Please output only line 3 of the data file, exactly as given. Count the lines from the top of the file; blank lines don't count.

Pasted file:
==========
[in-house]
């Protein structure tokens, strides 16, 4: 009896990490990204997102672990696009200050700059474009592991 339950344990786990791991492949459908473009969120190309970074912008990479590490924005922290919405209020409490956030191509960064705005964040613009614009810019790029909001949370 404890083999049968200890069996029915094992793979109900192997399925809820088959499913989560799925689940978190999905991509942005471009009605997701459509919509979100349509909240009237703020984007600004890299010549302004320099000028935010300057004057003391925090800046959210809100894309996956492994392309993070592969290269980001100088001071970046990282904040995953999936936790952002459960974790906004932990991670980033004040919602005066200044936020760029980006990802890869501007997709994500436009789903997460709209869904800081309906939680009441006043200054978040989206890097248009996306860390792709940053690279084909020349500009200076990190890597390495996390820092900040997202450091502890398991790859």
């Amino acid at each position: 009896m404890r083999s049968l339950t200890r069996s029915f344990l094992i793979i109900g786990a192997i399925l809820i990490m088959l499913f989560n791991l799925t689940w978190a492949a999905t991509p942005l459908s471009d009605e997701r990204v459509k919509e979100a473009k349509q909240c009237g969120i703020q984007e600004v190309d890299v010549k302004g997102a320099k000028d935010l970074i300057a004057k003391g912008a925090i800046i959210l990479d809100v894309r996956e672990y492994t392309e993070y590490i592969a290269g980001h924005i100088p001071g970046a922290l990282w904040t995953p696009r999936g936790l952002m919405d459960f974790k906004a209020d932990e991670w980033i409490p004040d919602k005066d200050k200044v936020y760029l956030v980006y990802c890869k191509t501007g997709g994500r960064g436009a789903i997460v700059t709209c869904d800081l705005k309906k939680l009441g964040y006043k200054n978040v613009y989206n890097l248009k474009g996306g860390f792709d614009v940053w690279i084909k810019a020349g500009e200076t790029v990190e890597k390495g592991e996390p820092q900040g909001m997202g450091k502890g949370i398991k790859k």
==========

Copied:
């Amino acid at each position: 009896m404890r083999s049968l339950t200890r069996s029915f344990l094992i793979i109900g786990a192997i399925l809820i990490m088959l499913f989560n791991l799925t689940w978190a492949a999905t991509p942005l459908s471009d009605e997701r990204v459509k919509e979100a473009k349509q909240c009237g969120i703020q984007e600004v190309d890299v010549k302004g997102a320099k000028d935010l970074i300057a004057k003391g912008a925090i800046i959210l990479d809100v894309r996956e672990y492994t392309e993070y590490i592969a290269g980001h924005i100088p001071g970046a922290l990282w904040t995953p696009r999936g936790l952002m919405d459960f974790k906004a209020d932990e991670w980033i409490p004040d919602k005066d200050k200044v936020y760029l956030v980006y990802c890869k191509t501007g997709g994500r960064g436009a789903i997460v700059t709209c869904d800081l705005k309906k939680l009441g964040y006043k200054n978040v613009y989206n890097l248009k474009g996306g860390f792709d614009v940053w690279i084909k810019a020349g500009e200076t790029v990190e890597k390495g592991e996390p820092q900040g909001m997202g450091k502890g949370i398991k790859k």